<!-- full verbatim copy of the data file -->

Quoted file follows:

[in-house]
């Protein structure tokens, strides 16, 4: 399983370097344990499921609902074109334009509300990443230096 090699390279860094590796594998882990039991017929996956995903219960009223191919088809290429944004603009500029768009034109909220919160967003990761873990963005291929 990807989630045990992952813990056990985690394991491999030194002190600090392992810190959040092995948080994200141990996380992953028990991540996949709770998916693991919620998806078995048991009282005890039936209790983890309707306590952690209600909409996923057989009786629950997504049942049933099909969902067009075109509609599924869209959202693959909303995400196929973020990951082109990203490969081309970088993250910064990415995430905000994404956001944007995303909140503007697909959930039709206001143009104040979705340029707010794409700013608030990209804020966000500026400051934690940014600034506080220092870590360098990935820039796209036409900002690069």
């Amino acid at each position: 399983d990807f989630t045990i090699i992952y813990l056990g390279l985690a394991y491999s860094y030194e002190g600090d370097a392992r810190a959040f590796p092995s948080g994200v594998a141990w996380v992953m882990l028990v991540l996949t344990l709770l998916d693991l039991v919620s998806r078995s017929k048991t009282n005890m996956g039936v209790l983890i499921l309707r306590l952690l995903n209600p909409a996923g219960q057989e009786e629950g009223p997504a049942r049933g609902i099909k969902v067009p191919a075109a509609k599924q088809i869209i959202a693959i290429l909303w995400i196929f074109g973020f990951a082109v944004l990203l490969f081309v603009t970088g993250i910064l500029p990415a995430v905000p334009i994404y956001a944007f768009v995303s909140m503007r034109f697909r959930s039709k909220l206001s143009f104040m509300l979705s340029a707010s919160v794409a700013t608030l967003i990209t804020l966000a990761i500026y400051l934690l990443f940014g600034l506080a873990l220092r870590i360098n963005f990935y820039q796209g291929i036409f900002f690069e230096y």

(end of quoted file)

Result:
[in-house]
């Protein structure tokens, strides 16, 4: 399983370097344990499921609902074109334009509300990443230096 090699390279860094590796594998882990039991017929996956995903219960009223191919088809290429944004603009500029768009034109909220919160967003990761873990963005291929 990807989630045990992952813990056990985690394991491999030194002190600090392992810190959040092995948080994200141990996380992953028990991540996949709770998916693991919620998806078995048991009282005890039936209790983890309707306590952690209600909409996923057989009786629950997504049942049933099909969902067009075109509609599924869209959202693959909303995400196929973020990951082109990203490969081309970088993250910064990415995430905000994404956001944007995303909140503007697909959930039709206001143009104040979705340029707010794409700013608030990209804020966000500026400051934690940014600034506080220092870590360098990935820039796209036409900002690069």
């Amino acid at each position: 399983d990807f989630t045990i090699i992952y813990l056990g390279l985690a394991y491999s860094y030194e002190g600090d370097a392992r810190a959040f590796p092995s948080g994200v594998a141990w996380v992953m882990l028990v991540l996949t344990l709770l998916d693991l039991v919620s998806r078995s017929k048991t009282n005890m996956g039936v209790l983890i499921l309707r306590l952690l995903n209600p909409a996923g219960q057989e009786e629950g009223p997504a049942r049933g609902i099909k969902v067009p191919a075109a509609k599924q088809i869209i959202a693959i290429l909303w995400i196929f074109g973020f990951a082109v944004l990203l490969f081309v603009t970088g993250i910064l500029p990415a995430v905000p334009i994404y956001a944007f768009v995303s909140m503007r034109f697909r959930s039709k909220l206001s143009f104040m509300l979705s340029a707010s919160v794409a700013t608030l967003i990209t804020l966000a990761i500026y400051l934690l990443f940014g600034l506080a873990l220092r870590i360098n963005f990935y820039q796209g291929i036409f900002f690069e230096y």